Should Portsmouth transfer station be put back into budget?

Vehicle sticker fee hiked to $180 for 2019


PORTSMOUTH — The town is taking a hard look at its 46-year-old transfer station, its future and how to finance its operations.

With another vehicle sticker fee hike on the horizon and usage down due to many households switching to private curbside pickup options (see related story), the town is exploring whether the transfer station operations should be put back onto the tax rolls, rather than relying on the existing enterprise fund for financing.

On Monday night, the Town Council voted unanimously to have the town’s Solid Waste/Recycling Committee and Town Administrator Richard Rainer, Jr. study both the pros and cons of rolling the transfer station operations back into the town budget. 

The idea was suggested by council member Daniela Abbott, who said the town needs to explore better longterm solutions to its waste disposal system, which is fast becoming non-sustainable.

“We just increased stickers 30 percent,” Ms. Abbott said. “I would expect a few more people to drop out of that 3,000 number. There’s over 7,000 households in Portsmouth, yet we’re selling only 3,000 stickers.”

In a separate motion also made by Ms. Abbott, the council voted to look into a request for proposals (RFP) to provide curbside pickup to local residents as an enterprise fund, so users could enjoy a better rate. 

Anyone who wants to contract for curbside pickup could do so by buying a sticker that would be applied to the side of the trash bins, Ms. Abbott said. The RFP would consider proposals both with and without pay-as-you-throw (PAYT) options, she said.

“This contract would reduce the number of operators in our town, provide trash and recycling pickup weekly, yard waste pickup in the spring (and) fall, and should have a rate that is more competitive than a private contract,” she stated in a memo to the council.

Ms. Abbott said she believed the estimates received during last year’s bidding process were about $25 per month, per household. The council rejected the idea of funding a curbside pickup program after most residents at a public meeting last year opposed the idea. (Results from an earlier town-wide survey showed respondents were basically split on the options.)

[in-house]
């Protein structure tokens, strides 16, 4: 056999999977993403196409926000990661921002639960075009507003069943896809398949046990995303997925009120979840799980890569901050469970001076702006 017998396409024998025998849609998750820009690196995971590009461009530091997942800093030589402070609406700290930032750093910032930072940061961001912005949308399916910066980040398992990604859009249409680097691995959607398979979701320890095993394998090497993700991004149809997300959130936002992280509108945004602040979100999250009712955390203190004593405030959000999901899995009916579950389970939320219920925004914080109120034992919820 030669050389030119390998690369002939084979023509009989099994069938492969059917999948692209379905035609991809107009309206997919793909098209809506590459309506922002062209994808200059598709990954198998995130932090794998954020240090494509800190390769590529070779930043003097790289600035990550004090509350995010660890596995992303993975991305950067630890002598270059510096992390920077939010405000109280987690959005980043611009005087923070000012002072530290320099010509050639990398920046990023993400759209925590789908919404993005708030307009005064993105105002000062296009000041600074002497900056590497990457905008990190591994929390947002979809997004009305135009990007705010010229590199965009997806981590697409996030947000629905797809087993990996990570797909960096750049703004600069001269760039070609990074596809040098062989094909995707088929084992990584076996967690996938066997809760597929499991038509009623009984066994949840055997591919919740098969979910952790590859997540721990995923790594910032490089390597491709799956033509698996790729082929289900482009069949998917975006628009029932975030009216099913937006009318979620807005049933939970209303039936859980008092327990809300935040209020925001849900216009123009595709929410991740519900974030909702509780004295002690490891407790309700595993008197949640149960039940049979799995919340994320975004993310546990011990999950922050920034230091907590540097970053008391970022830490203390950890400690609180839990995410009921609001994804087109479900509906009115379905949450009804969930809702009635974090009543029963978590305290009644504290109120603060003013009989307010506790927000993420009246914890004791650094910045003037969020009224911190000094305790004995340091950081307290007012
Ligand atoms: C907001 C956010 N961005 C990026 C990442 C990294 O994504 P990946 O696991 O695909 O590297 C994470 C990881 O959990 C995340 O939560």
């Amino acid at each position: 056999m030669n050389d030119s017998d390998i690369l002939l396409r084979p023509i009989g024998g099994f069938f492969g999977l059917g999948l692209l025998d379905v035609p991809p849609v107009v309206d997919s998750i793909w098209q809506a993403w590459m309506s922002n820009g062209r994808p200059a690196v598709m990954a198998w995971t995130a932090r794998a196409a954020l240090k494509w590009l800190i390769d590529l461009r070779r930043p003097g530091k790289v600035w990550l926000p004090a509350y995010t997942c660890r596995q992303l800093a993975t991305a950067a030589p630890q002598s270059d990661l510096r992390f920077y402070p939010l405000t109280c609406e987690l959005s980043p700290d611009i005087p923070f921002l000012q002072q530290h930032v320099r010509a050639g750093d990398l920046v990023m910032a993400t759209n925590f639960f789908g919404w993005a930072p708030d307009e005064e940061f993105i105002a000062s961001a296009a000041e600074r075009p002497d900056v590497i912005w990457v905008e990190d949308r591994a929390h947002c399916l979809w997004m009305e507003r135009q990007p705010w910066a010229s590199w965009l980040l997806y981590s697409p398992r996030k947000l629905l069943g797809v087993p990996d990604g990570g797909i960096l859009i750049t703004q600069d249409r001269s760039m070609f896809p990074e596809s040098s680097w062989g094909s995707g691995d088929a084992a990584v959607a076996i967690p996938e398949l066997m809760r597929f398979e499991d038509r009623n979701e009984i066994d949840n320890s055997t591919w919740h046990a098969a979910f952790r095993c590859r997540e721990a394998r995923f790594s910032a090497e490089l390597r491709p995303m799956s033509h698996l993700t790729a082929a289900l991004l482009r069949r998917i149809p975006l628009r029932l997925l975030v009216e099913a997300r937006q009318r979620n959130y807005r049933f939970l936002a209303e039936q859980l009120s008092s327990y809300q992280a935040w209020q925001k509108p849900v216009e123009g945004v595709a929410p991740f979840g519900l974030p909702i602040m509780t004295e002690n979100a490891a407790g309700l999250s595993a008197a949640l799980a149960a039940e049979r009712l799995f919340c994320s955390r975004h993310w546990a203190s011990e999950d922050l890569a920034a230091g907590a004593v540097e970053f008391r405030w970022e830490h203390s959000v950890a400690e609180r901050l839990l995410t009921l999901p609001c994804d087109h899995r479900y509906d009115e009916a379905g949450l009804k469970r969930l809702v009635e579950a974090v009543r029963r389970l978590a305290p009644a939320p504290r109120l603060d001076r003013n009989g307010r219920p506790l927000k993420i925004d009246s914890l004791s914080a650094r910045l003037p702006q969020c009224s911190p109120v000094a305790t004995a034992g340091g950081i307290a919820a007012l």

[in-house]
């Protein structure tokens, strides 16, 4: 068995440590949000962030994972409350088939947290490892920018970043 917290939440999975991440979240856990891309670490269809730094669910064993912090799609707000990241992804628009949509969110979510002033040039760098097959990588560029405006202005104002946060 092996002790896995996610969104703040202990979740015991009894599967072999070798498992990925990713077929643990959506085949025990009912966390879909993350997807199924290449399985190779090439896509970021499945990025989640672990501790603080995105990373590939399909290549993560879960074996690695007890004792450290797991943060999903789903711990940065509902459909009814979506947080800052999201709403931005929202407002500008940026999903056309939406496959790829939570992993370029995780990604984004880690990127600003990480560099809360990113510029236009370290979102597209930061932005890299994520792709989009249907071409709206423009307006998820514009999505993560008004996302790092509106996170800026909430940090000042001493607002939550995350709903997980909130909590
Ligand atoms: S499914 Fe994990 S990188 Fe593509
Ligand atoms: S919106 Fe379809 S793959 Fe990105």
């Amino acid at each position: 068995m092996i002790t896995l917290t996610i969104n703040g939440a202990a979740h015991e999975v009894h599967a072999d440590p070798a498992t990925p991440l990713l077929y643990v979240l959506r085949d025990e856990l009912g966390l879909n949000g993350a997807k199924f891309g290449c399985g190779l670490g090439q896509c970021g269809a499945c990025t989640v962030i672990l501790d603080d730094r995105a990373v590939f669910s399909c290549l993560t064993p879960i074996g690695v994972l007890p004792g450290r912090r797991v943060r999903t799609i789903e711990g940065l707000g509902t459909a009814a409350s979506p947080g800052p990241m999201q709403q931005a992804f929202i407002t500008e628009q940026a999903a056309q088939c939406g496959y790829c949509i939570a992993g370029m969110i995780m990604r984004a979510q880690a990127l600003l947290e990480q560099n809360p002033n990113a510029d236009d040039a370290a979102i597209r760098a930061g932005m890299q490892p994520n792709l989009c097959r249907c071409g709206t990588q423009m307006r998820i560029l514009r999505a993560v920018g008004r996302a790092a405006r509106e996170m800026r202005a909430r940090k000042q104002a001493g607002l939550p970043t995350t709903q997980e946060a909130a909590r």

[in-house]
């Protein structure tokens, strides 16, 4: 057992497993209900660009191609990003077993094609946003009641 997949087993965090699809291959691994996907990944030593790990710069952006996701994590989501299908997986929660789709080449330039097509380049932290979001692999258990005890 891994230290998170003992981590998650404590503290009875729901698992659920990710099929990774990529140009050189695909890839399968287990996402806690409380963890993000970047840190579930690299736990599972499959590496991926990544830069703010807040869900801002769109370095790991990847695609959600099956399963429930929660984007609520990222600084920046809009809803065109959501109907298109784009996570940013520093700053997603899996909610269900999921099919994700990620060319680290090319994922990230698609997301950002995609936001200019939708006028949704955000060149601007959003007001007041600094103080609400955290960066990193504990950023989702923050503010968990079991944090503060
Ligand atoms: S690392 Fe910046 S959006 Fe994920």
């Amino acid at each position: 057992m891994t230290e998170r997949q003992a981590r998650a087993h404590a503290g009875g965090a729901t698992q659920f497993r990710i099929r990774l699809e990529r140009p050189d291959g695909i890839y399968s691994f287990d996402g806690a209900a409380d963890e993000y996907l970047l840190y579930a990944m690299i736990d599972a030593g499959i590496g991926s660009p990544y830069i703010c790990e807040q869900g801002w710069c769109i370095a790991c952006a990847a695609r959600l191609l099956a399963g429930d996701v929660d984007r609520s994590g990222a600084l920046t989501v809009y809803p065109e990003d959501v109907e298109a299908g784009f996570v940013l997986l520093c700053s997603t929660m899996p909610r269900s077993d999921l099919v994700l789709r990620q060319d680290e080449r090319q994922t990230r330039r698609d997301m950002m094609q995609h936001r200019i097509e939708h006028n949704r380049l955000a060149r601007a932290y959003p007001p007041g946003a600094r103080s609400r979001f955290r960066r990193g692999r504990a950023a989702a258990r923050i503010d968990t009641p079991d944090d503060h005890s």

Challenges ahead

The town has some time to explore the ideas, as it’s locked into a contract for transfer station operations for two more years. Mr. Rainer said he welcomed the challenge, but pointed out that if the transfer station were to be put back on the tax rolls, it would have to be for everybody’s use. 

“We’d have to figure out how to manage that. We’re going to go right back to a management problem,” said Mr. Rainer, adding that the transfer station was built in 1972 and served only about 9,000 residents at the time. 

“We’re going to double that size,” he said.

Council members seemed to agree that moving the town’s waste disposal program into the budget would also necessitate offering the same program for all residents — either “all curbside pickup or all transfer station,” as Council Vice President Linda Ujifusa said. 

Both Mr. Rainer and council member Keith Hamilton said moving trash operations into the budget would have to be phased in over several years so as not to exceed the state-mandated cap on expenditures.

“Don’t figure on not doing much else if you’re going to put it all back in one year,” Mr. Hamilton said.

Invested in station

Dave Gleason, who lost his seat on the council earlier this month, urged the council to retain the transfer station, which he said is a more affordable option than curbside pickup for most residents. “The transfer station has been for people who are less well off,” he said.

Ms. Abbott said the town is “invested in the transfer station” and is just looking at other options in hopes of improving the town’s solid waste program.

Mr. Rainer assured the council that his staff, along with the solid waste panel, will take great pains to study the issue thoroughly before making any recommendations.

“If we don’t do this right, it’s going to be a mess,” he said. “This is not something we’re going to be able to solve overnight.”

Portsmouth Town Council, Portsmouth transfer station

2024 by East Bay Media Group

Barrington · Bristol · East Providence · Little Compton · Portsmouth · Tiverton · Warren · Westport
Meet our staff
Jim McGaw

A lifelong Portsmouth resident, Jim graduated from Portsmouth High School in 1982 and earned a journalism degree from the University of Rhode Island in 1986. He's worked two different stints at East Bay Newspapers, for a total of 18 years with the company so far. When not running all over town bringing you the news from Portsmouth, Jim listens to lots and lots and lots of music, watches obscure silent films from the '20s and usually has three books going at once. He also loves to cook crazy New Orleans dishes for his wife of 25 years, Michelle, and their two sons, Jake and Max.